Design your Batch application for high availability

Azure Batch is available in all Azure regions, but when a Batch account is created it must be associated with one specific region. All operations for the Batch account then apply to that region. For example, pools and associated virtual machines (VMs) are created in the same region as the Batch account.

When designing an application that uses Batch, you must consider the possibility of Batch not being available in a region. It's possible to encounter a rare situation where there is a problem with the region as a whole, the entire Batch service in the region, or your specific Batch account.

If the application or solution using Batch always needs to be available, then it should be designed to either failover to another region or always have the workload split between two or more regions. Both approaches require at least two Batch accounts, with each account located in a different region.

Multiple Batch accounts in multiple regions

Using multiple Batch accounts in various regions lets your application continue running if a Batch account in one region becomes unavailable. If your application needs to be highly available, having multiple accounts is especially important.

In some cases, applications may be designed to intentionally use two or more regions. For example, when you need a considerable amount of capacity, using multiple regions may be needed to handle either a large-scale application or cater for future growth. These applications will also require multiple Batch accounts (one per region used).

Design considerations for providing failover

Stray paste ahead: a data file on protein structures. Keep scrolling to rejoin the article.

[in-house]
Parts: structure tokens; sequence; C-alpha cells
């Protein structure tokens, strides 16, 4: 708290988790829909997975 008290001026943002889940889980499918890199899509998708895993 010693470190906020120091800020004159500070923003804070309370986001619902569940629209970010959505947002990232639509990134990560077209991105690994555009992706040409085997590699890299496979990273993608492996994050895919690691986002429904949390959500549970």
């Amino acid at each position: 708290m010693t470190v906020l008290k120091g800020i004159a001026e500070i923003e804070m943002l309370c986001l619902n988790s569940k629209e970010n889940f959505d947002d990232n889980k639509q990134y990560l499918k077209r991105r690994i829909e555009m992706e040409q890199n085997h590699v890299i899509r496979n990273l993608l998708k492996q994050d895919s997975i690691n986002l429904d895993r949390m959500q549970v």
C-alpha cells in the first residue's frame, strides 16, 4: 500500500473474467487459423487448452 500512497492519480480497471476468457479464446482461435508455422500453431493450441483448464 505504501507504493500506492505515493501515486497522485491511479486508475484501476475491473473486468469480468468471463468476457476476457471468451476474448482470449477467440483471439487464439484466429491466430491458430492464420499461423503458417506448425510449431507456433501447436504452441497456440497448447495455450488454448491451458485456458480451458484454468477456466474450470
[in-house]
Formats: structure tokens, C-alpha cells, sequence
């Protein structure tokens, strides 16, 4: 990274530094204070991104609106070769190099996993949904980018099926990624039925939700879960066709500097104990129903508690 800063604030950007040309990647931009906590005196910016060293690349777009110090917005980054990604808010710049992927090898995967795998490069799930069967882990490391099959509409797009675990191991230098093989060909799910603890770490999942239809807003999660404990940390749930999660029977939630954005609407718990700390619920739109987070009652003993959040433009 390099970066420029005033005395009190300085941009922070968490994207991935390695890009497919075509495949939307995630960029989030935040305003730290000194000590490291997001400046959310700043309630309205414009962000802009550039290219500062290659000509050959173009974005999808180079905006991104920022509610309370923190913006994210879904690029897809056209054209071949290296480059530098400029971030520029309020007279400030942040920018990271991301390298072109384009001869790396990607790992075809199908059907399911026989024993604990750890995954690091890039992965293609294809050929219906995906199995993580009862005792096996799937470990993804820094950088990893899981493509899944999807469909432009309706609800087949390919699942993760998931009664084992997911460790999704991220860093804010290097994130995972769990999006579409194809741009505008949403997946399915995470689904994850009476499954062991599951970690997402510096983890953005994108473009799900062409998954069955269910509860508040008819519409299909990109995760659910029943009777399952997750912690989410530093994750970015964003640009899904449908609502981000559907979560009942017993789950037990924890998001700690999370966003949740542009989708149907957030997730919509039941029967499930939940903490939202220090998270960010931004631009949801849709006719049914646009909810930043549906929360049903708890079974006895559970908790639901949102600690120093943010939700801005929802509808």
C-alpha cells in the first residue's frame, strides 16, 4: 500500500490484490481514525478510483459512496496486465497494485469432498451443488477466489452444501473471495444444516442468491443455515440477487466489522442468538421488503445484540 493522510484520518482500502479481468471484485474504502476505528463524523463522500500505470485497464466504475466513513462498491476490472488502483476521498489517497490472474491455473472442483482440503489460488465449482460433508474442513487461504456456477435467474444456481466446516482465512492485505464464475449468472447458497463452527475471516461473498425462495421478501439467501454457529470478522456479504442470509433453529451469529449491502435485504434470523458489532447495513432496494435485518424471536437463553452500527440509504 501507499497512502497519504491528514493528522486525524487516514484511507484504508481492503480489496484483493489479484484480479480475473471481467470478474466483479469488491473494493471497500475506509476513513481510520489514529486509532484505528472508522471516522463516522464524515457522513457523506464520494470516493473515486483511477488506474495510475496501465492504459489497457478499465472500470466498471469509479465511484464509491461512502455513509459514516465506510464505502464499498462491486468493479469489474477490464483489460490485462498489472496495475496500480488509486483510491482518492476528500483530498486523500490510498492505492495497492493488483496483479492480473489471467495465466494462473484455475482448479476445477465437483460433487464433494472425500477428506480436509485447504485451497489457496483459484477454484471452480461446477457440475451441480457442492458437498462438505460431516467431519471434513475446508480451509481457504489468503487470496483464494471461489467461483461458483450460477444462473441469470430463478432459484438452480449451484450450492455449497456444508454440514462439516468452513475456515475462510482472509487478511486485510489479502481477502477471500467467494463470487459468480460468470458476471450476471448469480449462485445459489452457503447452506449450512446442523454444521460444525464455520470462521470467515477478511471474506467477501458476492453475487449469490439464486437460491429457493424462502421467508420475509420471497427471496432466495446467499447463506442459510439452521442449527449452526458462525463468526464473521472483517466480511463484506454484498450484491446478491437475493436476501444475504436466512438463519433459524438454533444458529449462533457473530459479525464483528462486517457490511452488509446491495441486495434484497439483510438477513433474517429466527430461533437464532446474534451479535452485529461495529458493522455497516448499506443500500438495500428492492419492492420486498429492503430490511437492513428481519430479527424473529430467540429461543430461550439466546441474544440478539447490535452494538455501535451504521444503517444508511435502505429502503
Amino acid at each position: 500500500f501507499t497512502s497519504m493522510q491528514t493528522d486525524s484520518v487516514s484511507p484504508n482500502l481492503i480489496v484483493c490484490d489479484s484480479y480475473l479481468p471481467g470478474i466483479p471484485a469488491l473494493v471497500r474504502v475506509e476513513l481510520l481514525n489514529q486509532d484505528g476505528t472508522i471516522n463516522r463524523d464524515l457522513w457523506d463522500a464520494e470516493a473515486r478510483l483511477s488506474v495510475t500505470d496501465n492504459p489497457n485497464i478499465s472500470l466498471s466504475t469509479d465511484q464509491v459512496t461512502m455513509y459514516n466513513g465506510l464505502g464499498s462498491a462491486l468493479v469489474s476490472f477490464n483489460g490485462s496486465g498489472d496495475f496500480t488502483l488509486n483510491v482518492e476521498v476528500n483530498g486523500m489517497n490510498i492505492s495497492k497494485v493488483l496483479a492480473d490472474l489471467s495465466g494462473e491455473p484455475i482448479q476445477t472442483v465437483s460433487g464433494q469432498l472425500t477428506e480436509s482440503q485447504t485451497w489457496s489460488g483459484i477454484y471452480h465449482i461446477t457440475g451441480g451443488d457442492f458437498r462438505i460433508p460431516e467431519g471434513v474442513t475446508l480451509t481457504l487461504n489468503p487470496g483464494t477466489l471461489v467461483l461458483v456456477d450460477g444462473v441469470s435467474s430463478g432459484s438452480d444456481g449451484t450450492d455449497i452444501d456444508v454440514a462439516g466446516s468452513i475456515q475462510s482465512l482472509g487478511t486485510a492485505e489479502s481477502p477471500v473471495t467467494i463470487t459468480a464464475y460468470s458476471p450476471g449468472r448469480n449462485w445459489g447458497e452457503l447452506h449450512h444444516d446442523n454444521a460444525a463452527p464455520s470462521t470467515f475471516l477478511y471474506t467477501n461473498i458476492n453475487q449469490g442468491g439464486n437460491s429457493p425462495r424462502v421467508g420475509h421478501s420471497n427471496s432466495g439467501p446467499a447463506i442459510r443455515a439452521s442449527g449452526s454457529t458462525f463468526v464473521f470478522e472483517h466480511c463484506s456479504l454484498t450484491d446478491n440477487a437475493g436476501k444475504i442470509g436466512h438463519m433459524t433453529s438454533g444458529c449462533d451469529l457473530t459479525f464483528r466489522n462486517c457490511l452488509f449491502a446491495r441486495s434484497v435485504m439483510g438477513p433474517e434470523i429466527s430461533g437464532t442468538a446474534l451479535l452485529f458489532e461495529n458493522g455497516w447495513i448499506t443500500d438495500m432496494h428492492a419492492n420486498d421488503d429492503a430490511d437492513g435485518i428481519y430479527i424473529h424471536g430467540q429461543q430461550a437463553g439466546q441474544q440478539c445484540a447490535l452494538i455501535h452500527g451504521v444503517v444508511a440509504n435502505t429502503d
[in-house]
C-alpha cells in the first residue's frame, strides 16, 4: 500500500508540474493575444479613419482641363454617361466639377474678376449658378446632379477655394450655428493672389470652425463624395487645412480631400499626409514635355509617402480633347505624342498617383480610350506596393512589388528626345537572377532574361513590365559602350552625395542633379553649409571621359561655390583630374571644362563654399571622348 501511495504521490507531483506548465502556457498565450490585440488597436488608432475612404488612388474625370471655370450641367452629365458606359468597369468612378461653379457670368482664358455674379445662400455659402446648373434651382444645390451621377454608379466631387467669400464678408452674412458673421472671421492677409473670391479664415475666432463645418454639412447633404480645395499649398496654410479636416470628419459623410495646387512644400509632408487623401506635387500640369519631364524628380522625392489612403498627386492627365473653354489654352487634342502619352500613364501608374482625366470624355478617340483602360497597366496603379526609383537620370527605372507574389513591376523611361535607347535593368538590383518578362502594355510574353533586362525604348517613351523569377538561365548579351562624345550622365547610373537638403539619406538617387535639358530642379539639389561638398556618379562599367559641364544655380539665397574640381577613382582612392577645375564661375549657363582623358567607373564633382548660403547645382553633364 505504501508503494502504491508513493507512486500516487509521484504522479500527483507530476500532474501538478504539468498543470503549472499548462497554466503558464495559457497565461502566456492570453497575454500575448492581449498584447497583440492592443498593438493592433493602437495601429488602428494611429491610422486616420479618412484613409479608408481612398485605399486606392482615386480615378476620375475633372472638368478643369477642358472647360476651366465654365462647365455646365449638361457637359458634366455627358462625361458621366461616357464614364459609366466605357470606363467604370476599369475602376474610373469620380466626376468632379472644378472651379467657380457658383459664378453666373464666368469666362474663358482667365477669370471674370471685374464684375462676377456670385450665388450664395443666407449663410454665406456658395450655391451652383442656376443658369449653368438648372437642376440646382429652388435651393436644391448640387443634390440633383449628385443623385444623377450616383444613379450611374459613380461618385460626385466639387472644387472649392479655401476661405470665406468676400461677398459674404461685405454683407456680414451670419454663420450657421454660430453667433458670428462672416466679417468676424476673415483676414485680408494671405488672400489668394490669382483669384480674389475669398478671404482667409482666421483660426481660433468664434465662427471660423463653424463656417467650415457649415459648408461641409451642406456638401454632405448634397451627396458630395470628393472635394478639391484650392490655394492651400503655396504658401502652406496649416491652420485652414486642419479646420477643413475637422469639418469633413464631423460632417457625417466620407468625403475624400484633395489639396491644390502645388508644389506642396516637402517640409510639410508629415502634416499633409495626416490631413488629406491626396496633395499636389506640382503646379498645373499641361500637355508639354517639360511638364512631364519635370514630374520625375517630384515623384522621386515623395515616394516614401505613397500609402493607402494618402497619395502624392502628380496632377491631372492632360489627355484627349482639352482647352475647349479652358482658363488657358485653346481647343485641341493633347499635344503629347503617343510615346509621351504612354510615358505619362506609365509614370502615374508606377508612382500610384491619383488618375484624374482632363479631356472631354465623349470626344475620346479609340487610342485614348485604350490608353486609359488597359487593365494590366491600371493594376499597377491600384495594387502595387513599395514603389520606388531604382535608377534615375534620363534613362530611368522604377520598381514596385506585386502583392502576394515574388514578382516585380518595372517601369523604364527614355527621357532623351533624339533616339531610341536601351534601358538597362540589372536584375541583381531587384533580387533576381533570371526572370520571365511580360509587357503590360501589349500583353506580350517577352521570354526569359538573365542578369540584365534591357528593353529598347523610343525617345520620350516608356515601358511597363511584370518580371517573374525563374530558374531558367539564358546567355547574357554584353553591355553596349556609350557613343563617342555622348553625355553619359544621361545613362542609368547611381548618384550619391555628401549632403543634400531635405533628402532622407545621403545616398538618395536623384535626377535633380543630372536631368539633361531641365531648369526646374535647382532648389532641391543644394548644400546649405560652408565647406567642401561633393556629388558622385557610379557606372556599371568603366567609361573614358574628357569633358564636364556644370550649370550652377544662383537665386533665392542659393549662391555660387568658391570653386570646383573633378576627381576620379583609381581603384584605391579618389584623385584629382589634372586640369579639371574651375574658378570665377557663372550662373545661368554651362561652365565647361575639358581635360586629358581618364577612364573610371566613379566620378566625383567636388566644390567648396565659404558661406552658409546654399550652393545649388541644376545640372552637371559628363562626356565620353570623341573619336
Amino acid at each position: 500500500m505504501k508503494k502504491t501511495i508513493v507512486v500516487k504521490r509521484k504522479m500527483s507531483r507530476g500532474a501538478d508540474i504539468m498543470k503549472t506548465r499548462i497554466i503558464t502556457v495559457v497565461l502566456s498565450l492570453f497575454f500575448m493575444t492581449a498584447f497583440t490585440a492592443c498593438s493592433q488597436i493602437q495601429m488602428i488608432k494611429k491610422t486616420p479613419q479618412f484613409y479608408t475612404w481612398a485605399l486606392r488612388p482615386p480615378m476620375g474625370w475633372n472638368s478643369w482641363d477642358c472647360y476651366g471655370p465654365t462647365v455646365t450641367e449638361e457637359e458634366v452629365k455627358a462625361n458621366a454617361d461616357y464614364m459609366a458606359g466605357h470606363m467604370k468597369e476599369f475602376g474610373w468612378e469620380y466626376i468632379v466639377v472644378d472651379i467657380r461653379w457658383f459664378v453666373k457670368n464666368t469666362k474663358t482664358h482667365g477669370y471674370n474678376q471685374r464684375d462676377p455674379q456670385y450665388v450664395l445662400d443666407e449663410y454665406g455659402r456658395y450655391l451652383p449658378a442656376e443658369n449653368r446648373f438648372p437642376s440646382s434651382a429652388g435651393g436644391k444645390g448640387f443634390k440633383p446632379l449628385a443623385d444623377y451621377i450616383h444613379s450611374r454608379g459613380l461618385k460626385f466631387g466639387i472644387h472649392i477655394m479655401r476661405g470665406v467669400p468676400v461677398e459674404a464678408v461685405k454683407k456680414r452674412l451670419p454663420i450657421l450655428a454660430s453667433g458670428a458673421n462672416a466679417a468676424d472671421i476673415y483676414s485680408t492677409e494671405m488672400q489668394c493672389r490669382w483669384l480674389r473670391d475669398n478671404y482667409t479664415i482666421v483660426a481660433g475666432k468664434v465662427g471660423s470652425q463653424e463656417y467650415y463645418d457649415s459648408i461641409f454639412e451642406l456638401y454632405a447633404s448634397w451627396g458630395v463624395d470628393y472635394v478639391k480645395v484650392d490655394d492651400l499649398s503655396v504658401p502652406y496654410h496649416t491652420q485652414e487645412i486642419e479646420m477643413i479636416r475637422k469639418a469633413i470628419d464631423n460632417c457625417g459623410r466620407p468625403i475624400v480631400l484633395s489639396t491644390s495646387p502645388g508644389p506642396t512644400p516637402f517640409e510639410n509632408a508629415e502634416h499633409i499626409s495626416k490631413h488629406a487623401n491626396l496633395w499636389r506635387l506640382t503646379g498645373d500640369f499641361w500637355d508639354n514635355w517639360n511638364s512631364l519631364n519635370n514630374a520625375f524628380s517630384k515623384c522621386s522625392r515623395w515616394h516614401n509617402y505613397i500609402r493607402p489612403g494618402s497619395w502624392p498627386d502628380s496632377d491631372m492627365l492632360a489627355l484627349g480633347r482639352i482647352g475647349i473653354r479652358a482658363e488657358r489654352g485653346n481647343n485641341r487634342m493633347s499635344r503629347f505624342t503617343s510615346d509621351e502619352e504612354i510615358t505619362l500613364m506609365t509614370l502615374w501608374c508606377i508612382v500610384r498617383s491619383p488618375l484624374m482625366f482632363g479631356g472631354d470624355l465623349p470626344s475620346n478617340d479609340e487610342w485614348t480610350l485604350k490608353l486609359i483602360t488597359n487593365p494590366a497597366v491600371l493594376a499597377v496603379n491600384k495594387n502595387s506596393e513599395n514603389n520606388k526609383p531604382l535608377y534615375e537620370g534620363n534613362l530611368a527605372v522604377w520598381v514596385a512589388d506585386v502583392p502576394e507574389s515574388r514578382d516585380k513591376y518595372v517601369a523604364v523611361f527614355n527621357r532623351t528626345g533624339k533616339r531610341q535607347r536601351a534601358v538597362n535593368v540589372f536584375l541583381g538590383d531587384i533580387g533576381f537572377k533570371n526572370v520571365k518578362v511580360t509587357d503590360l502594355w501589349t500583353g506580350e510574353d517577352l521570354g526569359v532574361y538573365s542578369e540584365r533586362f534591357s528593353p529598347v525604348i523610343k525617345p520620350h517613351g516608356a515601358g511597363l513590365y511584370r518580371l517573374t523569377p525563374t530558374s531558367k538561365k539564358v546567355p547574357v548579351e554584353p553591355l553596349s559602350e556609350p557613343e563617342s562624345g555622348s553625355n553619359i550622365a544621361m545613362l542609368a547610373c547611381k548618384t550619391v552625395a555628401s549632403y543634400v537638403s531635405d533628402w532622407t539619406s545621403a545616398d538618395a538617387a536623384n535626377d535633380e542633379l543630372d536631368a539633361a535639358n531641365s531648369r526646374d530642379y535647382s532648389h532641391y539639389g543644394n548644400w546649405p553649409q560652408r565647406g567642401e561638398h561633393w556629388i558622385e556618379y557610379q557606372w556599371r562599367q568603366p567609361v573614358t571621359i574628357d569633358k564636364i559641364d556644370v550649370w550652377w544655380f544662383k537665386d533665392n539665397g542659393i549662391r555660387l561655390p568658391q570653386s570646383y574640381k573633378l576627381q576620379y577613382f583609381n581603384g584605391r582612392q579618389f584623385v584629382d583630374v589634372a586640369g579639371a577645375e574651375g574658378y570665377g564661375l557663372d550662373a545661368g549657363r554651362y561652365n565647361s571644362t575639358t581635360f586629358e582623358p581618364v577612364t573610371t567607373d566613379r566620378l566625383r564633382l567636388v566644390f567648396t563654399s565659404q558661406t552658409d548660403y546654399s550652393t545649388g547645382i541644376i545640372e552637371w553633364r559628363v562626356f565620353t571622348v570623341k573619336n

When providing the ability to failover to an alternate region, all components in a solution need to be considered; it is not sufficient to simply have a second Batch account. For example, in most Batch applications, an Azure storage account is required, with the storage account and Batch account needing to be in the same region for acceptable performance.

Consider the following points when designing a solution that can failover:

  • Pre-create all required services in each region, such as the Batch account and storage account. There is often no charge for having accounts created, and charges accrue only when the account is used or when data is stored.
  • Make sure the appropriate quotas are set on all subscriptions ahead of time, so you can allocate the required number of cores using the Batch account.
  • Use templates and/or scripts to automate the deployment of the application in a region.
  • Keep application binaries and reference data up-to-date in all regions. Staying up-to-date will ensure the region can be brought online quickly without having to wait for the upload and deployment of files. For example, if a custom application to install on pool nodes is stored and referenced using Batch application packages, then when a new version of the application is produced, it should be uploaded to each Batch account and referenced by the pool configuration (or make the new version the default version).
  • In the application calling Batch, storage, and any other services, make it easy to switch over clients or the load to different regions.
  • When applicable, consider creating pools across Availability Zones.
  • Consider frequently switching over to an alternate region as part of normal operation. For example, with two deployments in separate regions, switch over to the alternate region every month.

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